Gov. Dannel P. Malloy says he has a plan to further reduce Connecticut's state employee workforce by an additional 500 people.
The Democrat said Wednesday those positions will be eliminated through attrition by June 30. Critical positions, such as transportation engineers, will still be funded.
"These are tough negotiations and what we are looking for are ways to save money," Malloy said.
It's changes to the pension system could cause a rift with state unions, and Malloy wants to drag out payments over a longer period of time.
The governor also unveiled some proposed business-related tax changes to make Connecticut more competitive.
"Having someone with tens of thousands in employees be able to write off all of the profits they made in Connecticut is not fair to consumers or taxpayers in Connecticut," he said.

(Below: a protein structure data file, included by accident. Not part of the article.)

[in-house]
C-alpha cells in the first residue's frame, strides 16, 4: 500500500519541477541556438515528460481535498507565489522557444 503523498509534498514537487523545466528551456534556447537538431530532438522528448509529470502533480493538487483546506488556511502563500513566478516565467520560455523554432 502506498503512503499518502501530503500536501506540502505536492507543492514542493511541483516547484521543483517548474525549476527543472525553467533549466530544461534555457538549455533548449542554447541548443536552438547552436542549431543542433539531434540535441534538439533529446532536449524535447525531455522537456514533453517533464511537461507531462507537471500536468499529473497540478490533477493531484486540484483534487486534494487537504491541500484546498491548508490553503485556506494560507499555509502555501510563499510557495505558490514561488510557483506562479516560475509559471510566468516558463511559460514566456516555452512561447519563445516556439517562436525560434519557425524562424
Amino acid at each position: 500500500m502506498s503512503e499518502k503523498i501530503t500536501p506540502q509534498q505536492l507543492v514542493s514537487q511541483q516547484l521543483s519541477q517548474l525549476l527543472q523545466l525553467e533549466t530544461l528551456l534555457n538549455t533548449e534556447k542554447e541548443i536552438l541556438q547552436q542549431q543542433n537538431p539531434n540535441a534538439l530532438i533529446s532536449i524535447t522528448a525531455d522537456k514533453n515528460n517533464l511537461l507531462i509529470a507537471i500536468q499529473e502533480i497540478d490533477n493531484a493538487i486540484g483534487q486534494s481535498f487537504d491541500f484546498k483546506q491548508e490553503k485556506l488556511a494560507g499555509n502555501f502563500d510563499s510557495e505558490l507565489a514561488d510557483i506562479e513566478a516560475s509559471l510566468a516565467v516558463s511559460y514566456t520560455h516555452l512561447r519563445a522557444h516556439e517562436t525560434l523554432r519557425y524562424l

Business leaders have been vocal about increased taxes, saying they are willing to work with the governor on new ideas.
"We have been saying something dramatic is needed to turn the state around. We would like something to happen yesterday rather than tomorrow," said Bonnie Stewart of the CBIA.
Malloy made the announcements during a presentation to leaders of state agencies about the state's budgetary situation. It comes days after Malloy met with Democratic and Republican lawmakers about how to address a nagging budget shortfall.
Ben Barnes, Malloy's budget director, said the state workforce is down about 1,000 positions since Jan. 1, 2011. Excluding higher education employees, there are more than 28,500 full-time workers in the state's executive branch.
Copyright 2015 WFSB (Meredith Corporation). The Associated Press contributed to this report. All rights reserved.